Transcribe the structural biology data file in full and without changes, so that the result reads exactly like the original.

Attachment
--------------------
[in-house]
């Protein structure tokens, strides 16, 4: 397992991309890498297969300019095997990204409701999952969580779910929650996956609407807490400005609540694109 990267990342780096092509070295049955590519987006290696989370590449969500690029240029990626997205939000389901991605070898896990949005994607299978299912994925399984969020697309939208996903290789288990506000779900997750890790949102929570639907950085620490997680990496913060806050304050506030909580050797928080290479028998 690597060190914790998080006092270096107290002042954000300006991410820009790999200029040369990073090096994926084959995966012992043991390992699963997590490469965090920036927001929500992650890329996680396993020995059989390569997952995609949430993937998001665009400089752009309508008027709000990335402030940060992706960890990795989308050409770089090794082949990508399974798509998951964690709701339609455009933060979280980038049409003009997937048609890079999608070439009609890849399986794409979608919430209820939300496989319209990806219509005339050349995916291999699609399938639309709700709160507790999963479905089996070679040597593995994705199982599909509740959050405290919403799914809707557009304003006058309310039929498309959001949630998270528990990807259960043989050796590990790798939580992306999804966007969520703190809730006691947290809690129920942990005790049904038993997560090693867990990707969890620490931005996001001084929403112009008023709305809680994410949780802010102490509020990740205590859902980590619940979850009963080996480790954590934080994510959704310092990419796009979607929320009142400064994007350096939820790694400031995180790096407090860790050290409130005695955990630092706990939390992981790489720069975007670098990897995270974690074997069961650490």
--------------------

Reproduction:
[in-house]
């Protein structure tokens, strides 16, 4: 397992991309890498297969300019095997990204409701999952969580779910929650996956609407807490400005609540694109 990267990342780096092509070295049955590519987006290696989370590449969500690029240029990626997205939000389901991605070898896990949005994607299978299912994925399984969020697309939208996903290789288990506000779900997750890790949102929570639907950085620490997680990496913060806050304050506030909580050797928080290479028998 690597060190914790998080006092270096107290002042954000300006991410820009790999200029040369990073090096994926084959995966012992043991390992699963997590490469965090920036927001929500992650890329996680396993020995059989390569997952995609949430993937998001665009400089752009309508008027709000990335402030940060992706960890990795989308050409770089090794082949990508399974798509998951964690709701339609455009933060979280980038049409003009997937048609890079999608070439009609890849399986794409979608919430209820939300496989319209990806219509005339050349995916291999699609399938639309709700709160507790999963479905089996070679040597593995994705199982599909509740959050405290919403799914809707557009304003006058309310039929498309959001949630998270528990990807259960043989050796590990790798939580992306999804966007969520703190809730006691947290809690129920942990005790049904038993997560090693867990990707969890620490931005996001001084929403112009008023709305809680994410949780802010102490509020990740205590859902980590619940979850009963080996480790954590934080994510959704310092990419796009979607929320009142400064994007350096939820790694400031995180790096407090860790050290409130005695955990630092706990939390992981790489720069975007670098990897995270974690074997069961650490």